Norwegian Summer Houses: Living Off the Grid

Shortly after we crossed the Swedish-Norwegian border and had made our way to the mountains of the Langsua National Park, we spotted small – almost tiny – wooden cabins with roofs covered with grass and moss. They perfectly blended into the surrounding nature! I felt that I wanted to stay at one of those cabins forever.

Nowegian Summer Houses

Mystery of tiny cabins I kept asking myself questions: how are people actually living here in winter? The mountains will obviously be covered in deep snow. How is it even possible to stash enough hay for the cattle during the short summer? We spotted numerous sheep grazing. Their bells were making a sweet sound one could hear almost always. Also, dark brown cows were wandering around both sides of the road, their silky skin was really clean.

Nowegian Summer Houses
Wilderness summer houses.
Nowegian Summer Houses
Nowegian Summer Houses
Nowegian Summer Houses

In the next national park we went to after Langsua – Rodane - we found several tiny houses as well. Also in Rodane, the area looked unsuitable for year-round living at first glance. Following a trek that started at the feet of the Rodane Mountains, we hiked a dozen of miles up, passing several vegetation zones: a forest of different kinds of trees, then a forest that mainly consisted of fir-trees and birches, then tundra with several small birches. Finally, we arrived at a huge plateau. It was covered with a vast (and wet) carpet of green, white and pink moss and several tiny bushes. A couple of basic houses with a fenced-off yard topped the mossy plateau. The trek we were walking eventually passed the farmhouse and led to a shallow lake with a boat on its shore.

Nowegian Summer Houses
Nowegian Summer Houses
Cabins on the plateau
Nowegian Summer Houses

The mystery of tiny houses was solved due to a local farmer we met. The summer houses – called hytte in Norwegian – existed since a long time here in this part of the world, he said. Farmers moved their cattle to the highlands when fresh grass started to grow. This grass is especially juicy and beneficial for the cattle. The small cabins were built for the short summer to accommodate the farmers. With the first snow, the cattle are brought down to the main farm.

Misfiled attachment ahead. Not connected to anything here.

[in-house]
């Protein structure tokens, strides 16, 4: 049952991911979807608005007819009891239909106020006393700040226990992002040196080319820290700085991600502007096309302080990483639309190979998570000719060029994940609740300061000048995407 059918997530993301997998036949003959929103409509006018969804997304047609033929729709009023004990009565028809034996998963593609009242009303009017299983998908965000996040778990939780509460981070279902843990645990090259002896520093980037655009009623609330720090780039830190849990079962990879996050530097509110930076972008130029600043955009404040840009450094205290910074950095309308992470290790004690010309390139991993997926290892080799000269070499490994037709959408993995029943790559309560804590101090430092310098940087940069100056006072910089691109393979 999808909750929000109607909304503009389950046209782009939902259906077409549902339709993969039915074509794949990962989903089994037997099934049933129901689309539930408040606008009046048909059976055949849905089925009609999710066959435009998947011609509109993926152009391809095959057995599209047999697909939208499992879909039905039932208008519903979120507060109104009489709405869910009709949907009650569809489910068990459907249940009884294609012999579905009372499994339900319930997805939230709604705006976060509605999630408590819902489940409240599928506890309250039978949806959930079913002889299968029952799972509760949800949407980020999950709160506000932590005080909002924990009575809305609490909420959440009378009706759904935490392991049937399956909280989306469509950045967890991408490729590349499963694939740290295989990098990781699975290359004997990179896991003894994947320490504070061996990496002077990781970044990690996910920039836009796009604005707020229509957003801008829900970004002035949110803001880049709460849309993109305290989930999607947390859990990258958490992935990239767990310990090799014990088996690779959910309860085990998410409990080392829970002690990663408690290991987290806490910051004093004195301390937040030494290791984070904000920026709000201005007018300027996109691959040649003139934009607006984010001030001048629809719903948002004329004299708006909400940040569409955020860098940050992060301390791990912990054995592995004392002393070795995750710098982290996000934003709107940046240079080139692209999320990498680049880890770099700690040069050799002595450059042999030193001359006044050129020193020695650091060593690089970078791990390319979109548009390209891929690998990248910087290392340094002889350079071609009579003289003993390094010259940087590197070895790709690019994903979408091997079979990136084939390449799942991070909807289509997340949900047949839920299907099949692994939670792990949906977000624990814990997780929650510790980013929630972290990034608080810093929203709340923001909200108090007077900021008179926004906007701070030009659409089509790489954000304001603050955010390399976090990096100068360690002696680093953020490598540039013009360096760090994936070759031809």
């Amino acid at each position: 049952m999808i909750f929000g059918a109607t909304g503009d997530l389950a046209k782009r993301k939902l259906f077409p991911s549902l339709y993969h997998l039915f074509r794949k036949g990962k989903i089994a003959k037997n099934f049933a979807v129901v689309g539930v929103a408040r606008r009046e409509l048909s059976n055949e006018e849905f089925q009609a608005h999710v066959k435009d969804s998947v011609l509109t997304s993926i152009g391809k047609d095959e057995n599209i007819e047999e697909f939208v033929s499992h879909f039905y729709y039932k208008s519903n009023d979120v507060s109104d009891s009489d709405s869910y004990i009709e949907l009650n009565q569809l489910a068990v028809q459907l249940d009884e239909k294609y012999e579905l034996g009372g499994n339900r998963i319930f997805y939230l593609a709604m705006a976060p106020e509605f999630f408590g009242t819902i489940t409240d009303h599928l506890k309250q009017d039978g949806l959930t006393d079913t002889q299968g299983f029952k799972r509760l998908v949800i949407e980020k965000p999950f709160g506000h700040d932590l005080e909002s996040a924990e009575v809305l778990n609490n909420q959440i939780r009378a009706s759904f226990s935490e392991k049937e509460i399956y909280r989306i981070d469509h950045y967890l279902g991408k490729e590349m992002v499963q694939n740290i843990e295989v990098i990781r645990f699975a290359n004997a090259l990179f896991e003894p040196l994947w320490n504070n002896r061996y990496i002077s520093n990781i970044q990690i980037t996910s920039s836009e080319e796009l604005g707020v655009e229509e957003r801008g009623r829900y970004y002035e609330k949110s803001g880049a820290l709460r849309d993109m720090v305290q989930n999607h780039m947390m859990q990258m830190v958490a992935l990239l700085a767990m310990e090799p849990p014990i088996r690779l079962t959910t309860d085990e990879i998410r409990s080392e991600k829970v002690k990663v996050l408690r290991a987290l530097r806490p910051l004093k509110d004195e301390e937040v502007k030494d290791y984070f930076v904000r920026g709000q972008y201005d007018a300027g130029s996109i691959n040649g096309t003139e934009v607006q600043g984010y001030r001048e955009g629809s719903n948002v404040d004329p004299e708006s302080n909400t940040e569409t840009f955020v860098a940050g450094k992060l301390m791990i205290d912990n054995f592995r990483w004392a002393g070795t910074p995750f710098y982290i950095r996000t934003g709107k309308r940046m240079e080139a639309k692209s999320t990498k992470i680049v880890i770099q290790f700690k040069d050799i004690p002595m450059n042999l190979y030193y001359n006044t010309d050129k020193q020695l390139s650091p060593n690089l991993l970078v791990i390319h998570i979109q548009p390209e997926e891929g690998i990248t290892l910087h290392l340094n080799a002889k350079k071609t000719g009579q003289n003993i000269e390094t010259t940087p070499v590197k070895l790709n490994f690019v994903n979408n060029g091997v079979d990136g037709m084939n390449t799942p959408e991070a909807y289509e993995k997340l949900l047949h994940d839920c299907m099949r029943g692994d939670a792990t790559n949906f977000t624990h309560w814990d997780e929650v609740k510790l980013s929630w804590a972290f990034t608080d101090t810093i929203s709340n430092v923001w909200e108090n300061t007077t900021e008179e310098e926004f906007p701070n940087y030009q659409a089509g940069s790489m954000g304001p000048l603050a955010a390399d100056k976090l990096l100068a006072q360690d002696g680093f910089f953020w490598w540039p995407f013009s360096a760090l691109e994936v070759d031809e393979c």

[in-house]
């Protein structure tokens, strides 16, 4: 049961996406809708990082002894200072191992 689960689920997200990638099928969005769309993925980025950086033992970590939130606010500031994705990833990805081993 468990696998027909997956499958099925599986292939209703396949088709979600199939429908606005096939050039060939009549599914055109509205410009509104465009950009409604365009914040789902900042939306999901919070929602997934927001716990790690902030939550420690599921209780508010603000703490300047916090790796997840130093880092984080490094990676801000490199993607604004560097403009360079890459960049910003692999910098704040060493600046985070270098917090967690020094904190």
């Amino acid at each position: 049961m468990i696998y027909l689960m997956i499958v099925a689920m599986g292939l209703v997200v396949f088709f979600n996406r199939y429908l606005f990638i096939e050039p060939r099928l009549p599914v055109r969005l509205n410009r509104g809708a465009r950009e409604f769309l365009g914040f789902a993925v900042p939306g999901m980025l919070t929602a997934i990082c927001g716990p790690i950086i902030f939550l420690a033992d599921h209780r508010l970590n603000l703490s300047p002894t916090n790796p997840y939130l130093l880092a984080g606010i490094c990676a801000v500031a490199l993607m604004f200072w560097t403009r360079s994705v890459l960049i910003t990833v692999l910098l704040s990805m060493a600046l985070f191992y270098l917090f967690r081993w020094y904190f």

Not only did we feel good for the sheep and cows who get to enjoy their freedom and fresh grass, but we were happy for their owners, We are sure it is a great thing for the humans, to spend some time in a minimalistic organic house with almost no cell phone coverage in such idyllic spots.

hytter
hytter
Nowegian Summer Houses

Wilderness rentals Nowadays, the old summer cabins may also be used as summer vacation rentals or as winter ski huts. The new fancy summer cabins are being built as well. Even more, the neophyte trekkers may stay there overnight if they are doing a multiple-day hike. There is no reason to load your backpack with a heavy tent, winter sleeping bag and cooking utensils. There is no need to choose between comfort and spectacular views; the cabins do not ruin it, as a big hotel would do, but their impact on the natural landscape is of a beneficial art. It was easy to take some good pictures of Norwegian hutter!

PS: Grass roofs DIY But did people just think only of the aesthetic aspect while building the first summer huts? Certainly, not. Grass and moss provide excellent insulation!

Nowegian Summer Houses

How to build a moss roof in 4 easy steps: 1. Cover the roof with a drainage layer. 2. Put a lightweight soil on the roof – a regular soil may destroy it. 3. Put a vegetation carpet on your roof. You may cut a beautiful moss and grass carpet in a forest – or buy one. 4. Water it!